Fuel Subsidy Deadline: Nigeria Will Still Spend N3.36trn Before June 2023

NIGERIA will keep its petrol subsidy until mid-2023 and has set aside N3.36 trillion to spend on it, Finance Minister Zainab Ahmed said on Wednesday.

News Point Nigeria gathered that Africa’s biggest economy spent N2.91 trillion towards a petrol subsidy between January and September 2022, a cost the government has blamed for dwindling public finances.

President Muhammadu Buhari had on Tuesday,  signed the 2023 budget of N21.83 trillion into law after lawmakers increased the size by 6.4% and raised the oil price assumption.

“Petrol subsidy will remain up to mid-2023 based on the 18-month extension announced early 2022,” Ahmed said.

Buhari said in October that the country would stop the petrol subsidy in 2023, when he steps down after Nigerians vote for a new leader in February.

Successive governments in Nigeria have tried and failed to remove or cut the subsidy, a politically sensitive issue in the country of 200 million people.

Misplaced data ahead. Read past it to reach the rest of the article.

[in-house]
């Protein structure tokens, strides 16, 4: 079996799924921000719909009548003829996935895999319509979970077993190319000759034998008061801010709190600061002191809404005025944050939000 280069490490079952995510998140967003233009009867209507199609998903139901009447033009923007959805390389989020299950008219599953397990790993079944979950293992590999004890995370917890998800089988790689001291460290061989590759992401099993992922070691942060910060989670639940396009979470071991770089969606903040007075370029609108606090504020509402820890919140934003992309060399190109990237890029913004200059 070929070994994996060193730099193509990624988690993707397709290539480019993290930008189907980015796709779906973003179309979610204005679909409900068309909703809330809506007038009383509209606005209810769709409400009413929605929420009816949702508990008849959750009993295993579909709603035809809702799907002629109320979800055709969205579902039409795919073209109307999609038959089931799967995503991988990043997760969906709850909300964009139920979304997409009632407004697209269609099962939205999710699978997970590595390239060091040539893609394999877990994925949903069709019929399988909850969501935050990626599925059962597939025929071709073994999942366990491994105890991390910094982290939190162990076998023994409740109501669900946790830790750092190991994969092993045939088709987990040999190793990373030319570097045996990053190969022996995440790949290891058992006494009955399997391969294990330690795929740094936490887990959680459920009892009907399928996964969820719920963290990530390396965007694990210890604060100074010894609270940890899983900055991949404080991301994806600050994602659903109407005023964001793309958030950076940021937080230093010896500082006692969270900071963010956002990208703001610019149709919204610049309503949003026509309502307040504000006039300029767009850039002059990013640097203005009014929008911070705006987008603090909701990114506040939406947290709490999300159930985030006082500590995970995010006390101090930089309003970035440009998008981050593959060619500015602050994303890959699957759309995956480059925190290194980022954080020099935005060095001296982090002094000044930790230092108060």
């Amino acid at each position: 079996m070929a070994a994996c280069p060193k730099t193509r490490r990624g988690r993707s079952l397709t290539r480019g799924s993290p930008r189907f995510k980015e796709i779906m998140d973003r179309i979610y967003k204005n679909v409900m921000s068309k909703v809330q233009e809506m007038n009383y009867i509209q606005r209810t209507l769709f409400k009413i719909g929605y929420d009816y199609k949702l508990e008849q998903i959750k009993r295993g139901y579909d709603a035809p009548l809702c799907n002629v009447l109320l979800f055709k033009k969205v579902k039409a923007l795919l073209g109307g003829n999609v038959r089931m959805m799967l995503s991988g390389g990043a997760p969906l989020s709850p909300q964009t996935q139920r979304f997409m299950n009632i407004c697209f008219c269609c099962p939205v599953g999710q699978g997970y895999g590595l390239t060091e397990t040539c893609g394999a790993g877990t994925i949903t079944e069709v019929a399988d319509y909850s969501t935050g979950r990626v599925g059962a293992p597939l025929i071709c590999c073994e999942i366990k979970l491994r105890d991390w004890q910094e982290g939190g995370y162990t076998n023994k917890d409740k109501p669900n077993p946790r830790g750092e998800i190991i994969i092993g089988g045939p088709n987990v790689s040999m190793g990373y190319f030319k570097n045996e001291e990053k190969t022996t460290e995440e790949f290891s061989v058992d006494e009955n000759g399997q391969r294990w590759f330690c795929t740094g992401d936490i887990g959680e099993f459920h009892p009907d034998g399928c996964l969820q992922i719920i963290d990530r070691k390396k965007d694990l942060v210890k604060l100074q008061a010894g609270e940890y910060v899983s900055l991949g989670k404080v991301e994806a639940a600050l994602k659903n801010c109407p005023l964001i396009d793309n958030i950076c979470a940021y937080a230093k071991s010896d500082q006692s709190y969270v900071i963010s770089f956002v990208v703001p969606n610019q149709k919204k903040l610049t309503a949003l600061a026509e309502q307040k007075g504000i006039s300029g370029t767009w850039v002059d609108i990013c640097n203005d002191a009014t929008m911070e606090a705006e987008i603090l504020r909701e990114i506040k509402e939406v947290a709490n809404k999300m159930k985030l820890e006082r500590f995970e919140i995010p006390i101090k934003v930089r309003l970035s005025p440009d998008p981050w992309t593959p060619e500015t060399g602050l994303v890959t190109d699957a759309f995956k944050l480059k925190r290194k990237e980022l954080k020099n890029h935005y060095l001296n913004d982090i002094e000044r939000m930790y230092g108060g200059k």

Lack of proper use of resources is constraining Nigeria’s development goals, the World Bank has said, urging the country to remove subsidies on petrol, electricity and foreign exchange that mostly benefit wealthy households.

News Point Nigeria recalled that in March last year, Marco Hernandez, the Lead Economist for Nigeria, World Bank, in an interview with Arise TV said, removal or not of fuel subsidies is Nigeria’s choice, citing that what the World Bank can do is lay the facts on the ground, inform and make sure that there is a political consensus that is ultimately well communicated.

He said, “What we see are the opportunities lost as a result of keeping petrol subsidies in place, we know the fiscal burden which is large and has been increasing.

“As a result, there are critical development expenditures that could be education, health or social protection, on infrastructure, that could help to promote growth but not taking place because Nigeria is deciding to subsidize petrol.

“What we put on the table right now are those opportunity costs, how our strategy could be played out so that there could real allocation of expenditure that promotes inclusive and sustainable growth.”

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